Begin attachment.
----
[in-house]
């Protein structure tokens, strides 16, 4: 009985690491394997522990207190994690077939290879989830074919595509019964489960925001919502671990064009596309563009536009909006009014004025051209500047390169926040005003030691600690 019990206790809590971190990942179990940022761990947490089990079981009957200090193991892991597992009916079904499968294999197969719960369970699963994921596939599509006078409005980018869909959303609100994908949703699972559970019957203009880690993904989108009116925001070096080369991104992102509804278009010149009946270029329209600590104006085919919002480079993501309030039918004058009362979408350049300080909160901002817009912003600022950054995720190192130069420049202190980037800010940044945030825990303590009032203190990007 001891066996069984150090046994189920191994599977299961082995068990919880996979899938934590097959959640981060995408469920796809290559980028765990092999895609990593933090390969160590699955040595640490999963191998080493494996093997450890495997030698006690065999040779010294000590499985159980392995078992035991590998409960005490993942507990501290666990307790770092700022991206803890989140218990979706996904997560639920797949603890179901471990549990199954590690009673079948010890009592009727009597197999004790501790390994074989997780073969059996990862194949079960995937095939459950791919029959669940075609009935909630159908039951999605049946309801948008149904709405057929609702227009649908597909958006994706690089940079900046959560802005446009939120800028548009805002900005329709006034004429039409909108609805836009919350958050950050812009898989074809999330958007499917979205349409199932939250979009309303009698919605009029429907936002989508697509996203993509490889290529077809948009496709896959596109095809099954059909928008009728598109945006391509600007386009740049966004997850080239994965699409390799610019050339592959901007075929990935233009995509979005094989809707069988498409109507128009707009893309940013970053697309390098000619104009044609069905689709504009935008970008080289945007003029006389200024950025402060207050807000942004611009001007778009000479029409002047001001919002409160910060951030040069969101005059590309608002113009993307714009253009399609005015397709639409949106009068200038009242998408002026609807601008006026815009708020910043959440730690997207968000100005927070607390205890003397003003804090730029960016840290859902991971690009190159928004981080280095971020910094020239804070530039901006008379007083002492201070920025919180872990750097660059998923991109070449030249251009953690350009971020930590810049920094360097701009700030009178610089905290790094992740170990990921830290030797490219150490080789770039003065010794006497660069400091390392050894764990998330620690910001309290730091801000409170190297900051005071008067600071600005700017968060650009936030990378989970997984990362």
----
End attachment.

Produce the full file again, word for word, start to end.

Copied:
[in-house]
């Protein structure tokens, strides 16, 4: 009985690491394997522990207190994690077939290879989830074919595509019964489960925001919502671990064009596309563009536009909006009014004025051209500047390169926040005003030691600690 019990206790809590971190990942179990940022761990947490089990079981009957200090193991892991597992009916079904499968294999197969719960369970699963994921596939599509006078409005980018869909959303609100994908949703699972559970019957203009880690993904989108009116925001070096080369991104992102509804278009010149009946270029329209600590104006085919919002480079993501309030039918004058009362979408350049300080909160901002817009912003600022950054995720190192130069420049202190980037800010940044945030825990303590009032203190990007 001891066996069984150090046994189920191994599977299961082995068990919880996979899938934590097959959640981060995408469920796809290559980028765990092999895609990593933090390969160590699955040595640490999963191998080493494996093997450890495997030698006690065999040779010294000590499985159980392995078992035991590998409960005490993942507990501290666990307790770092700022991206803890989140218990979706996904997560639920797949603890179901471990549990199954590690009673079948010890009592009727009597197999004790501790390994074989997780073969059996990862194949079960995937095939459950791919029959669940075609009935909630159908039951999605049946309801948008149904709405057929609702227009649908597909958006994706690089940079900046959560802005446009939120800028548009805002900005329709006034004429039409909108609805836009919350958050950050812009898989074809999330958007499917979205349409199932939250979009309303009698919605009029429907936002989508697509996203993509490889290529077809948009496709896959596109095809099954059909928008009728598109945006391509600007386009740049966004997850080239994965699409390799610019050339592959901007075929990935233009995509979005094989809707069988498409109507128009707009893309940013970053697309390098000619104009044609069905689709504009935008970008080289945007003029006389200024950025402060207050807000942004611009001007778009000479029409002047001001919002409160910060951030040069969101005059590309608002113009993307714009253009399609005015397709639409949106009068200038009242998408002026609807601008006026815009708020910043959440730690997207968000100005927070607390205890003397003003804090730029960016840290859902991971690009190159928004981080280095971020910094020239804070530039901006008379007083002492201070920025919180872990750097660059998923991109070449030249251009953690350009971020930590810049920094360097701009700030009178610089905290790094992740170990990921830290030797490219150490080789770039003065010794006497660069400091390392050894764990998330620690910001309290730091801000409170190297900051005071008067600071600005700017968060650009936030990378989970997984990362």